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Opinion: An optimistic oversight

By Kerrin Murray

Delivering his fifth State of the Union address to members of Congress Tuesday evening, President Barack Obama stated that one of his main goals for 2014 is to make it “a year of action,” and announced that, if necessary, he would utilize his own executive authority to make that happen.

Obama’s approval rating as he entered the House chamber to deliver his somewhat lackluster wish list for the coming year stands at a measly 43 percent, according to an NBC News poll.

The annual State of the Union address, if delivered correctly, can be a tool a president can utilize to revive the nation’s outlook on America’s future, as well as the opinions of its citizens on the job he is doing.

Obama was careful in his speech only to use the word “promise” twice. Don’t be fooled, however – he still managed to be misleading.

Instead of addressing the rollout failure of the AFFordable Care Act, Obama was quick to defend it, with false reassurances. “More than 9 million Americans have signed up for private health insurance or Medicaid coverage,” said Obama.

That 9 million FIgure of which you speak, Mr. President, is not an altogether total net gain. You see, with your health care law, many individuals who already had insurance found that – despite what you promised – they couldn’t keep it.

To add to this already daunting number of people who have found ObamaCare to be more of a burden than an aid, millions more who are provided health care through their employers will be dropped this year, as some on-the-job health care policies provided will be deemed illegal under this new law.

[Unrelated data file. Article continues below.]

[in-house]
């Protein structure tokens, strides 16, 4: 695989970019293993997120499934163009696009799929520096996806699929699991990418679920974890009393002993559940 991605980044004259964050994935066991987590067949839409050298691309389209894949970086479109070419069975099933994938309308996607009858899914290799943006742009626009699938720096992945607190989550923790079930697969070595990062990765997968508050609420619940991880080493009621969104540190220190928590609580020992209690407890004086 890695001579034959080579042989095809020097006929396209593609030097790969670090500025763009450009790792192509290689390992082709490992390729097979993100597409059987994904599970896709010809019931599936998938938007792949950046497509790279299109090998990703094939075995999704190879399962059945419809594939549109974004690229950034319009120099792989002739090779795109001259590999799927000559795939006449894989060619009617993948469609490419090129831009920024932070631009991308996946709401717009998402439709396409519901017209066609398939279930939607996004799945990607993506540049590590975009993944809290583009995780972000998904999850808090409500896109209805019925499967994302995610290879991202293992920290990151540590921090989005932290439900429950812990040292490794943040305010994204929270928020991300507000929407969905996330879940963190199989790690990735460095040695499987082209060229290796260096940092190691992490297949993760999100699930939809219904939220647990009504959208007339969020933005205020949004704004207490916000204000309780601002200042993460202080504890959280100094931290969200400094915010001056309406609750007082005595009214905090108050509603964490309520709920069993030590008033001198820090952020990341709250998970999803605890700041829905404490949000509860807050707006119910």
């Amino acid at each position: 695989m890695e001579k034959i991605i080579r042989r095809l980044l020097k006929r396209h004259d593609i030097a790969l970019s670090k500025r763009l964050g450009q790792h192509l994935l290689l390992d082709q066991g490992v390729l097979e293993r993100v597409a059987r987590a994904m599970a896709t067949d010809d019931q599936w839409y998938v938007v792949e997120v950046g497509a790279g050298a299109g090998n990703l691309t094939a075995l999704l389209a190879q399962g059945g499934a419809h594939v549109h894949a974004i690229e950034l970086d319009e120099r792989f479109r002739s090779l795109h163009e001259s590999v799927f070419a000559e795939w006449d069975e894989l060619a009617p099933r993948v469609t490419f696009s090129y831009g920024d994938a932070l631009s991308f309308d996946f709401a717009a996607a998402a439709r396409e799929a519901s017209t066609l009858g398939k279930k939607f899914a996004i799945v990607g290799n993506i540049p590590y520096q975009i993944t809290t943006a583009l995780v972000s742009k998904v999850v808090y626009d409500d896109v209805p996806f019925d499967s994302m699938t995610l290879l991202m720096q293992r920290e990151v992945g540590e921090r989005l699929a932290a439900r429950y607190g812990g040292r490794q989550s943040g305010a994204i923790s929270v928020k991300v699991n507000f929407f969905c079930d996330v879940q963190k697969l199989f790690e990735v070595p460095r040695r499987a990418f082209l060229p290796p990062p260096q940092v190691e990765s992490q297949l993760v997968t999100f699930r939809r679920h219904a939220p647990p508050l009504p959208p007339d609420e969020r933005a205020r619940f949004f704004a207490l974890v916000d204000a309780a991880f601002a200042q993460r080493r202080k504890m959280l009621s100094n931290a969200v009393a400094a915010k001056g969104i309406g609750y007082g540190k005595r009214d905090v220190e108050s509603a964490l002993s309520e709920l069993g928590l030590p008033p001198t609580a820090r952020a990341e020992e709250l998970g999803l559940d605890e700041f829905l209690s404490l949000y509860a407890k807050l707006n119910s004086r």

ObamaCare requires small group employers to provide costly beneFIts, and when their current plans expire, these small groups will need to decide whether to drop coverage entirely or pay for these additional and pricey beneFIts.

One of the biggest themes of his speech was inequality, and how his “set of concrete, practical proposals” will move this country in a more positive direction by “speed[ing] up growth” and focusing on the middle class.

Most speciFIcally, Obama claims his proposals will “do more to help the entrepreneurs and small business owners who create most new jobs in America.”

One way the president plans to help these middle class and working families is to “issue an executive order requiring federal contractors to pay their federally-funded employees a fair wage of at least $10.10 an hour.”

In last year’s State of the Union address, Obama called for the minimum wage to be raised from $7.25 to $9.

As much as some might FInd raising the minimum wage an attractive plan of action, I do not foresee this plan working – last year’s 24.1 percent increase didn’t come to fruition. How does the president think asking for a now 39.3 percent increase is realistic, and more importantly, something that can be accomplished if he couldn’t manage to pass last year’s more modest proposal?

Forcing businesses – that are already struggling to stay aFLoat in this economy – to increase their minimum wage will put more people out of the labor market. And those businesses that can afford to raise their pay salary will be hard pressed to become more selective when it comes to hiring.

But, according to Obama, the nation should be optimistic about the job market because “more than 8 million new jobs have been created in the past four years.” However, according to the Bureau of Labor Statistics, only a net gain of 2.4 million jobs has taken place during his presidency.

One of the significant and most notable lines of the evening, his closing statement, is something both sides of the aisle and every citizen of this country wants to see: “A rising America where honest work is plentiful and communities are strong; where prosperity is widely shared and opportunity for all lets us go as far as our dreams and toil will take us.”

I believe in what Obama said: “If we work together ... I know it’s within our reach.” But I also believe that we, together, are capable of much more than his proposals – which will only diminish the prospects for our nation’s future prosperity.

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